House Republican leaders and allied groups have hatched a strategy to weaken the influence of the GOP's most conservative members ahead of 2014 elections, the Wall Street Journal reported Thursday.
House Speaker John Boehner (R-Ohio) memorably lambasted outside conservative groups for opposing the recent budget deal and urging Republicans to vote against it. But according to the Journal, GOP leadership has also begun taking steps internally to keep members in line -- particularly those whose support has wavered during major fiscal battles.
Ahead of the House vote on the budget deal earlier this month, for example, committee chairmen who were leaning against supporting the bill were warned that their opposition could jeopardize their posts, according to insiders who spoke with the Journal. The goal was to reverse a growing trend in which committee chairmen voted against priority legislation.
Boehner spokesman Michael Steel directed The Huffington Post to his statement in the Journal: "The speaker, and the entire leadership team, urged all House Republicans to support the [budget] agreement, which lowered the deficit without raising taxes."
House GOP leaders are eager to shift the focus toward a legislative agenda for 2014, rather than the intra-party fighting that dominated headlines throughout 2013. The Republican Party took a record beating at the polls in October when conservatives dragged leadership into an ill-fated strategy to shut down the government over Obamacare.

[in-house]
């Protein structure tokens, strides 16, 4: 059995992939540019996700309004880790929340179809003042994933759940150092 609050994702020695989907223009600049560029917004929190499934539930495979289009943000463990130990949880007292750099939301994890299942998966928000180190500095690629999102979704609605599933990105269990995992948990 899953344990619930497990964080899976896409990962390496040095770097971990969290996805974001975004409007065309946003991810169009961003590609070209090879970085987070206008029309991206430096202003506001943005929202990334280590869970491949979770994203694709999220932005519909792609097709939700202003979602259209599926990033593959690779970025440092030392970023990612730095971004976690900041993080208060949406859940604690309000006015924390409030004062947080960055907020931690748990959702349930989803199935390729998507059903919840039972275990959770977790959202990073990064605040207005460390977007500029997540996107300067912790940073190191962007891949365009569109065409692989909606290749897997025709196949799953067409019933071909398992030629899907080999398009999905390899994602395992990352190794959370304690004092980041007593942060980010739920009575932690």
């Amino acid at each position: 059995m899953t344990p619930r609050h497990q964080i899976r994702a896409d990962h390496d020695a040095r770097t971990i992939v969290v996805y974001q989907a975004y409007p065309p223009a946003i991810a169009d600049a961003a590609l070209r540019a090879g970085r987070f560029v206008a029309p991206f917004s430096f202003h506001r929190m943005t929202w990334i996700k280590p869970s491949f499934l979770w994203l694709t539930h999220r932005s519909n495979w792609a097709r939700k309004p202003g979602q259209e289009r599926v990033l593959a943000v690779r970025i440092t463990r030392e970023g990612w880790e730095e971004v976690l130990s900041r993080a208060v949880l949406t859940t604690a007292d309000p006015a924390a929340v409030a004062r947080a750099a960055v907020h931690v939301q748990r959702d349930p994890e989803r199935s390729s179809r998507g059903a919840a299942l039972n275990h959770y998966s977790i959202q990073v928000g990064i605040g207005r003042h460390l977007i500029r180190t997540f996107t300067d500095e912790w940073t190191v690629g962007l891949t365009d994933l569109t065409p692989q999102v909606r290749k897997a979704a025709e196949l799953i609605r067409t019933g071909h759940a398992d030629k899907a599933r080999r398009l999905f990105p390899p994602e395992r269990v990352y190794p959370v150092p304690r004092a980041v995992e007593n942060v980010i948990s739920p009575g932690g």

Outside groups that favor establishment Republicans are also looking for an end to the so-called GOP civil war and plan to put their resources behind more moderate candidates in the 2014 midterm elections. One such group is the U.S. Chamber of Commerce, which previously spent heavily on electing tea party candidates to Congress, only to have the same lawmakers stand in the way of the Chamber's legislative priorities.
The Chamber's top political strategist, Scott Reed, told the Journal that the group's focus is on winning back the Senate, and achieving that goal means "No fools on our ticket."
Although support for the tea party hit a record low this month at just 22 percent, conservative activists are prepared to fight back. Tea party candidates have continued to mount challenges against establishment incumbents for 2014, hoping to move seats in red states to the right, with backing from groups such as Heritage Action, Club for Growth and the Senate Conservatives Fund.